You’ve gotten through your treatment. You're finally in recovery. And it’s time to focus on finding a new job. But now the media is harping about the tough economic times we are experiencing. What will this mean for you and your chances of finding a good job?
While it’s true that there are specific industries that are laying off employees, there are just as many that are hiring new employees. Here are five guidelines to help you get yourself in shape so that you can confidently get out into the job market and uncover those openings that will interest you.
Know who you are and what matters to you
There is no doubt that your experience with cancer has caused you to be very introspective about yourself and your life. It’s so important that you are able to answer these questions about yourself.
- Who are you?
- What do you feel passionate about?
- What was missing in previous work situations?
- Instead of thinking of yourself as the job titles you’ve held in the past, can you describe how you can make a difference for an employer?
- Are you a specialist and an expert or more of a generalist?
- Can you describe your core strengths which are a combination of transferable skills, interests, values and personality traits?
Learn something new
Identify a need you have to learn something and go back to school, take an on-line course, self-study a subject, read books and magazines, observe others or earn a certification. Doing this will increase your confidence and make you that much more marketable.
Keep up with technology
It’s not optional to resist learning about and understanding technology. You certainly don’t need to know how to write HTML code but you do need to know about LinkedIn, blogging, building a website to support your personal brand and virtual resumes. One of my clients admitted to me that she has no idea how to use Word™. That just won’t cut it, even during the best of economic times.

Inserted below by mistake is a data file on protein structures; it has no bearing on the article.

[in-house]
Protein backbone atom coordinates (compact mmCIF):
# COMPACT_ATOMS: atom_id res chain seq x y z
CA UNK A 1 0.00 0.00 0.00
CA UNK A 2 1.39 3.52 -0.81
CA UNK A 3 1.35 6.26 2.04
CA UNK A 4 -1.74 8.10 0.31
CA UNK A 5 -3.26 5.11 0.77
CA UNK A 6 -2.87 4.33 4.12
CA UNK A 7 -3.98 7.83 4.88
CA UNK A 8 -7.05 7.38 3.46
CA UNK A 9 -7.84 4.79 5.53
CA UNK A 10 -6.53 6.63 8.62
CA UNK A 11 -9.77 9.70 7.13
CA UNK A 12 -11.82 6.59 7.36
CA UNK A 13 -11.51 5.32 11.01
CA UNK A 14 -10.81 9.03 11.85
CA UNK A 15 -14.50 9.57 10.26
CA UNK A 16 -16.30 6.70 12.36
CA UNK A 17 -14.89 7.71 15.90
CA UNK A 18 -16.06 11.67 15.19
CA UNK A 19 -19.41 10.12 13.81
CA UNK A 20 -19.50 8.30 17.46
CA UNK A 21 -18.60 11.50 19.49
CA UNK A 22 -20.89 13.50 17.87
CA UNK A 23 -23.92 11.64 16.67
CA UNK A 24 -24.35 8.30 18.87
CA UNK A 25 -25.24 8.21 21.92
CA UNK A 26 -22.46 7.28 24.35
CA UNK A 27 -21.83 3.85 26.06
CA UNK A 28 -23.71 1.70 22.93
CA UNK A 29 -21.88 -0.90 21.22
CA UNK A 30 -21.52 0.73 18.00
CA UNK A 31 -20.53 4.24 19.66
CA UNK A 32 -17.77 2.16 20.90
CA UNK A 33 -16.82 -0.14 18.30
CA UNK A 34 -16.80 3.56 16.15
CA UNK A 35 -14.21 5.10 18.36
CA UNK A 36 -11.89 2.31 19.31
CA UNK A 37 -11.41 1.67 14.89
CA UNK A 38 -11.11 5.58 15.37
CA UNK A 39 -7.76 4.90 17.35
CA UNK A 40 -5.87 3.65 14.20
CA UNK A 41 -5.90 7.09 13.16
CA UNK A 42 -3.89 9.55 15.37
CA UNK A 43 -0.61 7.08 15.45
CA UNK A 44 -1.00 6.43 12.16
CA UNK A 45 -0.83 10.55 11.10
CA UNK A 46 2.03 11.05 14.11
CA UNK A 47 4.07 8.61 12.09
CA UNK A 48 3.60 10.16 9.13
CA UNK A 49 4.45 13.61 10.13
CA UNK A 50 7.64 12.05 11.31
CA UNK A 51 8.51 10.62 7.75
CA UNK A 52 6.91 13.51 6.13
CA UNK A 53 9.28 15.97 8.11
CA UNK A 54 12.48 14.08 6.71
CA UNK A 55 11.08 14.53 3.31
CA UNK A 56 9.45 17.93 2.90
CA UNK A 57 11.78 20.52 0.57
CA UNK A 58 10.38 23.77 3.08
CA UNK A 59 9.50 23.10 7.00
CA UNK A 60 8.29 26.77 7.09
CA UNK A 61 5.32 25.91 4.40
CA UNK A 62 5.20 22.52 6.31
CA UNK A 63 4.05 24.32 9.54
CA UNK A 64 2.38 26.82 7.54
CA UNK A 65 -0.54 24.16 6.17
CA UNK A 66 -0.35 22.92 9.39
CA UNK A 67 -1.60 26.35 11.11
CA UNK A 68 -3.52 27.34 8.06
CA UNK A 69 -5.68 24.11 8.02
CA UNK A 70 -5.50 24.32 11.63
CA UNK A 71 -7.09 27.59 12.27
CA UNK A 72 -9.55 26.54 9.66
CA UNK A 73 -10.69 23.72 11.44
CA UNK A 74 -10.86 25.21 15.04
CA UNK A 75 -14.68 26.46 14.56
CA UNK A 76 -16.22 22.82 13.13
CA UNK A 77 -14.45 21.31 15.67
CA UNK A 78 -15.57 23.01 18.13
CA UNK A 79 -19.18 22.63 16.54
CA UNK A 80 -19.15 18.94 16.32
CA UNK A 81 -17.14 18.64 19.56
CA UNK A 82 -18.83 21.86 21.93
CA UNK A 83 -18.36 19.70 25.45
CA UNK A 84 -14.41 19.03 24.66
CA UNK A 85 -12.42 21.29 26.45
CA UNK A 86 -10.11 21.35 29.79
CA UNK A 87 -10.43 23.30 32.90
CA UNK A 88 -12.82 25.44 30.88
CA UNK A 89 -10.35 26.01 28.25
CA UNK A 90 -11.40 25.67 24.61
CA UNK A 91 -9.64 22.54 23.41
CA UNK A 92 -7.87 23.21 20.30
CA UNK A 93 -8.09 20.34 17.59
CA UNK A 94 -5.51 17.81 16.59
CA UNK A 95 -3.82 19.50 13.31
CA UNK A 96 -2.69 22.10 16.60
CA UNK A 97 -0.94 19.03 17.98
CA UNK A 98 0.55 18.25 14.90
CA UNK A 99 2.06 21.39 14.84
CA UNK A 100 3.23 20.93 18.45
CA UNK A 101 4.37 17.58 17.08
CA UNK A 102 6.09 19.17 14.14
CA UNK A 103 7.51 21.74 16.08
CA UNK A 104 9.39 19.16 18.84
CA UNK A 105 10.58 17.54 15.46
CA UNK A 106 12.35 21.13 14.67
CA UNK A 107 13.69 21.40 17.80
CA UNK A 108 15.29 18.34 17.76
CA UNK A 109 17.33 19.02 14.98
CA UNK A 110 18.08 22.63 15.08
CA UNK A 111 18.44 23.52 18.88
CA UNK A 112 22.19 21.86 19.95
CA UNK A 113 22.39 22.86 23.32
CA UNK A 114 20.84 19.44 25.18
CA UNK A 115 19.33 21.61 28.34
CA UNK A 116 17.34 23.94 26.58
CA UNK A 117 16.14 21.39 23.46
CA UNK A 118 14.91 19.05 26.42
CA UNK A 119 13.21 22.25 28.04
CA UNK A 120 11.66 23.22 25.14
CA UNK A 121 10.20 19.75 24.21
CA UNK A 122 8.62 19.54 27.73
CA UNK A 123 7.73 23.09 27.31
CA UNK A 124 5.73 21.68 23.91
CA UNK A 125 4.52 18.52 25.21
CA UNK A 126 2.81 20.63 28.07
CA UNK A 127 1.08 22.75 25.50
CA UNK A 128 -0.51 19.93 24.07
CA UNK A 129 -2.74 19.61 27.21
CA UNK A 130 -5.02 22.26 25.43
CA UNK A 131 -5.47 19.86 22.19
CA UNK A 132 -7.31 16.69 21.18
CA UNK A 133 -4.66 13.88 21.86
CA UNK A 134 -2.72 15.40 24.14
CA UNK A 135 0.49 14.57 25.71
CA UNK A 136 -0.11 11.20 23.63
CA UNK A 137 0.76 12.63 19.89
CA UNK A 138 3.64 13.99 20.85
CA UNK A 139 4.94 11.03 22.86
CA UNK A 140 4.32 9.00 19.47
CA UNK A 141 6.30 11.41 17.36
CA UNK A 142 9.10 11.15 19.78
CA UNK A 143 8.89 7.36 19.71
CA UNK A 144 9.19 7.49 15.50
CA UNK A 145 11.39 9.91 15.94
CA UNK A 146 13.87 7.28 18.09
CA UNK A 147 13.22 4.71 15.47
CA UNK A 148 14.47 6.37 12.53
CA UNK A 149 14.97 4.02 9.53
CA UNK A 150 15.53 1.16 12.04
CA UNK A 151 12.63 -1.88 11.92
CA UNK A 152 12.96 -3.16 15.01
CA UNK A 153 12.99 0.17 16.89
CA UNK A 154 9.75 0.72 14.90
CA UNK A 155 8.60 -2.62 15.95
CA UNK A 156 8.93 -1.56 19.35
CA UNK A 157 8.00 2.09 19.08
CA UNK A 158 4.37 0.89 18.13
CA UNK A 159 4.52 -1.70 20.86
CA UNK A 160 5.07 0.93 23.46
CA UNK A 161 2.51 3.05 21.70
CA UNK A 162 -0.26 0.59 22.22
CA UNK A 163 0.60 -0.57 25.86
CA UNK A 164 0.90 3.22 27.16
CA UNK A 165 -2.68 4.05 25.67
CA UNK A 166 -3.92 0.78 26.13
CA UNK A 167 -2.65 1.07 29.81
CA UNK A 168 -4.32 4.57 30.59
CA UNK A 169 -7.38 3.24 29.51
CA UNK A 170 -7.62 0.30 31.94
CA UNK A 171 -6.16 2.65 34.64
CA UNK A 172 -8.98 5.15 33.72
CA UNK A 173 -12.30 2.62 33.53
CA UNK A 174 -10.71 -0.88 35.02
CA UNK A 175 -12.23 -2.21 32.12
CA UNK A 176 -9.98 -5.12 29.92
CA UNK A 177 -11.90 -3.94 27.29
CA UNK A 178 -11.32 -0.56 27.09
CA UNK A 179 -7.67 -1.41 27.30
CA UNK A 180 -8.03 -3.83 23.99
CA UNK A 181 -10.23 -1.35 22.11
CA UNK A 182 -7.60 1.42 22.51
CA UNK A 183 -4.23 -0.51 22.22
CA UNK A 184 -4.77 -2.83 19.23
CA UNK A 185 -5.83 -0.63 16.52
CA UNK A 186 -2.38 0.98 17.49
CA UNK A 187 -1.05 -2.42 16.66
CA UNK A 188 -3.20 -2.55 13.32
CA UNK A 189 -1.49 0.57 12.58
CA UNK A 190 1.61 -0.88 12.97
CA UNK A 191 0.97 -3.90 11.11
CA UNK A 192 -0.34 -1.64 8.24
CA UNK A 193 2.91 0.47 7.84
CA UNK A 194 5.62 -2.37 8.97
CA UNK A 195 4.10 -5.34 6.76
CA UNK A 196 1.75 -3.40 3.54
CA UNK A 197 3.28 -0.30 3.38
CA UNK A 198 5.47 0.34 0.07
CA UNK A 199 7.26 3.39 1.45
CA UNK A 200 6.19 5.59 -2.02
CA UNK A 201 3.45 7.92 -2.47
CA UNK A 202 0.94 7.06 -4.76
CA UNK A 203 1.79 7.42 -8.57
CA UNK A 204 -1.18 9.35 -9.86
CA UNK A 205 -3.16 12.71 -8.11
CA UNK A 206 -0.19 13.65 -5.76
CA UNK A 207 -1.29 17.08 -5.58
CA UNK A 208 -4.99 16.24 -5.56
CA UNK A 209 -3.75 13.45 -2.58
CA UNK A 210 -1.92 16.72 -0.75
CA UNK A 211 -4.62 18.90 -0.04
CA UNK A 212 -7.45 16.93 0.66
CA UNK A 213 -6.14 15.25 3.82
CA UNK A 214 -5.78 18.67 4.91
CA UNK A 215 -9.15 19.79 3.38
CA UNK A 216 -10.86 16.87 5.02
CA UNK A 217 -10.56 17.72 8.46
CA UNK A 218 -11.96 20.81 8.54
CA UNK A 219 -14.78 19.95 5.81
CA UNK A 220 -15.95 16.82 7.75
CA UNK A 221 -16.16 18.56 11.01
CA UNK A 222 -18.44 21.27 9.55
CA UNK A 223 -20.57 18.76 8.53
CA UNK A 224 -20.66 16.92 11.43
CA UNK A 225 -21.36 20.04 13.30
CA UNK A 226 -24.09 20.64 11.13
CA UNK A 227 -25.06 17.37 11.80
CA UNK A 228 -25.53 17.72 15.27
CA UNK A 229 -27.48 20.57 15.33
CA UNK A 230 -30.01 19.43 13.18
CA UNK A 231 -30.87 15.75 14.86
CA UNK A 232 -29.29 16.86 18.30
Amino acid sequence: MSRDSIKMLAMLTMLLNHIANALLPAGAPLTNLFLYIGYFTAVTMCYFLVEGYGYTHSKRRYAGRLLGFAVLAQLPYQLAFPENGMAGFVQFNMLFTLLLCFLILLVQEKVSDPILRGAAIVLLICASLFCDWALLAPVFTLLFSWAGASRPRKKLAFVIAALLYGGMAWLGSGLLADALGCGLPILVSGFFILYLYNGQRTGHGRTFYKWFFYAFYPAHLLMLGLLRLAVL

Create a job search plan that is flexible
Your plan should encompass several tracks or options. Many people who are unemployed are creating their own entrepreneurial opportunities even if they’d rather work for someone.
Be open to doing two or three different things for money and benefits and gratification.
Stop thinking only in terms of traditional jobs such as teacher, marketing associate, social worker and customer service rep. The Futurist magazine regularly identifies interesting new jobs such as a business etiquette advisor, life balance consultant, a staffing strategist or a horticulturist therapist.
Create meaningful relationships
Network broadly and deeply. Be relentless in your efforts to meet people of all kinds and always begin any communication by offering the other person something such as an idea, a resource, or an introduction to someone else.
Get comfortable with the uncomfortable aspects of job search like networking, introducing yourself, asking for help and advice and follow-through.
Use a multitude of communication vehicles to network…face-to-face, voicemail, e-mail, postcards, send articles, letters, etc.
If you embrace these five guidelines, your chances of finding a great new employment situation will be high, despite the challenging economic times.